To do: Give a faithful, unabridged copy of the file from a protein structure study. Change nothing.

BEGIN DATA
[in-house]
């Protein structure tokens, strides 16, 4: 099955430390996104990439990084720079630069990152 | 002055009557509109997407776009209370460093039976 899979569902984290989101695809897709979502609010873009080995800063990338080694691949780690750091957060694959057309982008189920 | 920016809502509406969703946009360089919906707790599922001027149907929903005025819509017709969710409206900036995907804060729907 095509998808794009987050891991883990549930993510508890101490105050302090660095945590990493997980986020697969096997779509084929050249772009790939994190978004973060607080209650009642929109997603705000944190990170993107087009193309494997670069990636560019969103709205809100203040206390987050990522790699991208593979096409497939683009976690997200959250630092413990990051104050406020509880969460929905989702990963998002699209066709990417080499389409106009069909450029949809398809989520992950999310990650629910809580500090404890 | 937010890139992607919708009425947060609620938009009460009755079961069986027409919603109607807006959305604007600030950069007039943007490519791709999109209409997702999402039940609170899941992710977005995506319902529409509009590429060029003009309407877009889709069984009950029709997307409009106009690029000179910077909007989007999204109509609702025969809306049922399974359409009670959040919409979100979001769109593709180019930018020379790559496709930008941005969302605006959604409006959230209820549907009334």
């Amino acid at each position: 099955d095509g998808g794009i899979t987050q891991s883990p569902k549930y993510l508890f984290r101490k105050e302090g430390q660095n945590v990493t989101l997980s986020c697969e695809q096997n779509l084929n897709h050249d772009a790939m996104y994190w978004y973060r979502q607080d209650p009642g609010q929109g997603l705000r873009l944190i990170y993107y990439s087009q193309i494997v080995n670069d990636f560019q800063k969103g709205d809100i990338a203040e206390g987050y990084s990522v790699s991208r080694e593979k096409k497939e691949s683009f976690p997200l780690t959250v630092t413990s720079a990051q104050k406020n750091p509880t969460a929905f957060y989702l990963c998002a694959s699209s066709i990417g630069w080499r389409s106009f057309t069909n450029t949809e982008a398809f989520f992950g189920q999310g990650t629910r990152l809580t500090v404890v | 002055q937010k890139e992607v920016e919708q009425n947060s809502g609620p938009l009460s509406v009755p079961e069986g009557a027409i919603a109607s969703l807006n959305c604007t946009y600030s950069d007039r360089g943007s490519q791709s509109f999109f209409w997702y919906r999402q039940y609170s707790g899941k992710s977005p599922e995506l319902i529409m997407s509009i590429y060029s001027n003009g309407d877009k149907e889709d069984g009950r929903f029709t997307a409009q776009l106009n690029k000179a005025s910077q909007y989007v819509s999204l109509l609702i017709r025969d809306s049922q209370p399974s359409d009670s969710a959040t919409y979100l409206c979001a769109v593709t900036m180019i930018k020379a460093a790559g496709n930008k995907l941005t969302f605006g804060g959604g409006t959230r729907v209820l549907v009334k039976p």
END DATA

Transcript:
[in-house]
């Protein structure tokens, strides 16, 4: 099955430390996104990439990084720079630069990152 | 002055009557509109997407776009209370460093039976 899979569902984290989101695809897709979502609010873009080995800063990338080694691949780690750091957060694959057309982008189920 | 920016809502509406969703946009360089919906707790599922001027149907929903005025819509017709969710409206900036995907804060729907 095509998808794009987050891991883990549930993510508890101490105050302090660095945590990493997980986020697969096997779509084929050249772009790939994190978004973060607080209650009642929109997603705000944190990170993107087009193309494997670069990636560019969103709205809100203040206390987050990522790699991208593979096409497939683009976690997200959250630092413990990051104050406020509880969460929905989702990963998002699209066709990417080499389409106009069909450029949809398809989520992950999310990650629910809580500090404890 | 937010890139992607919708009425947060609620938009009460009755079961069986027409919603109607807006959305604007600030950069007039943007490519791709999109209409997702999402039940609170899941992710977005995506319902529409509009590429060029003009309407877009889709069984009950029709997307409009106009690029000179910077909007989007999204109509609702025969809306049922399974359409009670959040919409979100979001769109593709180019930018020379790559496709930008941005969302605006959604409006959230209820549907009334």
């Amino acid at each position: 099955d095509g998808g794009i899979t987050q891991s883990p569902k549930y993510l508890f984290r101490k105050e302090g430390q660095n945590v990493t989101l997980s986020c697969e695809q096997n779509l084929n897709h050249d772009a790939m996104y994190w978004y973060r979502q607080d209650p009642g609010q929109g997603l705000r873009l944190i990170y993107y990439s087009q193309i494997v080995n670069d990636f560019q800063k969103g709205d809100i990338a203040e206390g987050y990084s990522v790699s991208r080694e593979k096409k497939e691949s683009f976690p997200l780690t959250v630092t413990s720079a990051q104050k406020n750091p509880t969460a929905f957060y989702l990963c998002a694959s699209s066709i990417g630069w080499r389409s106009f057309t069909n450029t949809e982008a398809f989520f992950g189920q999310g990650t629910r990152l809580t500090v404890v | 002055q937010k890139e992607v920016e919708q009425n947060s809502g609620p938009l009460s509406v009755p079961e069986g009557a027409i919603a109607s969703l807006n959305c604007t946009y600030s950069d007039r360089g943007s490519q791709s509109f999109f209409w997702y919906r999402q039940y609170s707790g899941k992710s977005p599922e995506l319902i529409m997407s509009i590429y060029s001027n003009g309407d877009k149907e889709d069984g009950r929903f029709t997307a409009q776009l106009n690029k000179a005025s910077q909007y989007v819509s999204l109509l609702i017709r025969d809306s049922q209370p399974s359409d009670s969710a959040t919409y979100l409206c979001a769109v593709t900036m180019i930018k020379a460093a790559g496709n930008k995907l941005t969302f605006g804060g959604g409006t959230r729907v209820l549907v009334k039976p």